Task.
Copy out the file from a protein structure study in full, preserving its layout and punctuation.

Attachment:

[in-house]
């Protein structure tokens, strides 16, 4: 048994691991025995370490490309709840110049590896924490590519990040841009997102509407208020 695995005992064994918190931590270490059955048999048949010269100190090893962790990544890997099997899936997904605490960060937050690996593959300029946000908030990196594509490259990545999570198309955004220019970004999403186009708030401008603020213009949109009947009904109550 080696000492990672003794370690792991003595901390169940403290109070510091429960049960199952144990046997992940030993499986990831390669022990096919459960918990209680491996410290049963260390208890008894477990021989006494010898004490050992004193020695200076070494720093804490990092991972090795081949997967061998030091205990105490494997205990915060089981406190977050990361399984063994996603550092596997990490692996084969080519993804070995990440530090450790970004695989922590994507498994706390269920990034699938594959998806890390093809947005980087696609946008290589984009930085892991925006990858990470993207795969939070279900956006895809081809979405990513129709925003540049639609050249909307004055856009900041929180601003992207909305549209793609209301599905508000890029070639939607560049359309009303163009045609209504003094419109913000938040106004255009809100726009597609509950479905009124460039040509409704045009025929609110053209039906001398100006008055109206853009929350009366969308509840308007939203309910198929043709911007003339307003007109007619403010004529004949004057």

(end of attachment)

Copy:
[in-house]
């Protein structure tokens, strides 16, 4: 048994691991025995370490490309709840110049590896924490590519990040841009997102509407208020 695995005992064994918190931590270490059955048999048949010269100190090893962790990544890997099997899936997904605490960060937050690996593959300029946000908030990196594509490259990545999570198309955004220019970004999403186009708030401008603020213009949109009947009904109550 080696000492990672003794370690792991003595901390169940403290109070510091429960049960199952144990046997992940030993499986990831390669022990096919459960918990209680491996410290049963260390208890008894477990021989006494010898004490050992004193020695200076070494720093804490990092991972090795081949997967061998030091205990105490494997205990915060089981406190977050990361399984063994996603550092596997990490692996084969080519993804070995990440530090450790970004695989922590994507498994706390269920990034699938594959998806890390093809947005980087696609946008290589984009930085892991925006990858990470993207795969939070279900956006895809081809979405990513129709925003540049639609050249909307004055856009900041929180601003992207909305549209793609209301599905508000890029070639939607560049359309009303163009045609209504003094419109913000938040106004255009809100726009597609509950479905009124460039040509409704045009025929609110053209039906001398100006008055109206853009929350009366969308509840308007939203309910198929043709911007003339307003007109007619403010004529004949004057």